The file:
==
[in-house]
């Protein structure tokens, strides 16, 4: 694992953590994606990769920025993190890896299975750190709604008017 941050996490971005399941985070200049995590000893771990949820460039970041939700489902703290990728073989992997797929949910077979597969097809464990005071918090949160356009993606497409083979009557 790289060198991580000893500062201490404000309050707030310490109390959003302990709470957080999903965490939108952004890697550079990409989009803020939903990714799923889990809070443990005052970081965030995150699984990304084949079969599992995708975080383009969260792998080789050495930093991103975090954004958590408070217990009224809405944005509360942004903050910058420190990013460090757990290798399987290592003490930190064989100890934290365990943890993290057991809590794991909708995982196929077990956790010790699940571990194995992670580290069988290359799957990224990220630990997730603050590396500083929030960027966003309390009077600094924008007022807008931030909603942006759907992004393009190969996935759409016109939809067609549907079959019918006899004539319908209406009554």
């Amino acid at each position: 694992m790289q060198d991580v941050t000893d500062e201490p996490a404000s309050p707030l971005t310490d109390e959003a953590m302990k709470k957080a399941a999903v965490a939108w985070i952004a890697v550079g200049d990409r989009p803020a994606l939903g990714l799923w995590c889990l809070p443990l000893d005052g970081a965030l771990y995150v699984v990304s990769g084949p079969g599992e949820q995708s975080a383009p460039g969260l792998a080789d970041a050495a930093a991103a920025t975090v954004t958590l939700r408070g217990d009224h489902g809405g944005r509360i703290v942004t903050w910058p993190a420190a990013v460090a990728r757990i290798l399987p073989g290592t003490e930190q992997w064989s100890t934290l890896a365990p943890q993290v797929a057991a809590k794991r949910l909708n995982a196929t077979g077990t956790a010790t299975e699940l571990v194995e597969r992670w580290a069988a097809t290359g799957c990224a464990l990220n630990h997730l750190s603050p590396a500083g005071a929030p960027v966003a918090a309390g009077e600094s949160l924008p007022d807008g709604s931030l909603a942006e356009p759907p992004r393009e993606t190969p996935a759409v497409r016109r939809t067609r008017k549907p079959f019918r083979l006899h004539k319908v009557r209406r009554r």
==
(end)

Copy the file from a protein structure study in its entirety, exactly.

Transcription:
[in-house]
């Protein structure tokens, strides 16, 4: 694992953590994606990769920025993190890896299975750190709604008017 941050996490971005399941985070200049995590000893771990949820460039970041939700489902703290990728073989992997797929949910077979597969097809464990005071918090949160356009993606497409083979009557 790289060198991580000893500062201490404000309050707030310490109390959003302990709470957080999903965490939108952004890697550079990409989009803020939903990714799923889990809070443990005052970081965030995150699984990304084949079969599992995708975080383009969260792998080789050495930093991103975090954004958590408070217990009224809405944005509360942004903050910058420190990013460090757990290798399987290592003490930190064989100890934290365990943890993290057991809590794991909708995982196929077990956790010790699940571990194995992670580290069988290359799957990224990220630990997730603050590396500083929030960027966003309390009077600094924008007022807008931030909603942006759907992004393009190969996935759409016109939809067609549907079959019918006899004539319908209406009554």
């Amino acid at each position: 694992m790289q060198d991580v941050t000893d500062e201490p996490a404000s309050p707030l971005t310490d109390e959003a953590m302990k709470k957080a399941a999903v965490a939108w985070i952004a890697v550079g200049d990409r989009p803020a994606l939903g990714l799923w995590c889990l809070p443990l000893d005052g970081a965030l771990y995150v699984v990304s990769g084949p079969g599992e949820q995708s975080a383009p460039g969260l792998a080789d970041a050495a930093a991103a920025t975090v954004t958590l939700r408070g217990d009224h489902g809405g944005r509360i703290v942004t903050w910058p993190a420190a990013v460090a990728r757990i290798l399987p073989g290592t003490e930190q992997w064989s100890t934290l890896a365990p943890q993290v797929a057991a809590k794991r949910l909708n995982a196929t077979g077990t956790a010790t299975e699940l571990v194995e597969r992670w580290a069988a097809t290359g799957c990224a464990l990220n630990h997730l750190s603050p590396a500083g005071a929030p960027v966003a918090a309390g009077e600094s949160l924008p007022d807008g709604s931030l909603a942006e356009p759907p992004r393009e993606t190969p996935a759409v497409r016109r939809t067609r008017k549907p079959f019918r083979l006899h004539k319908v009557r209406r009554r």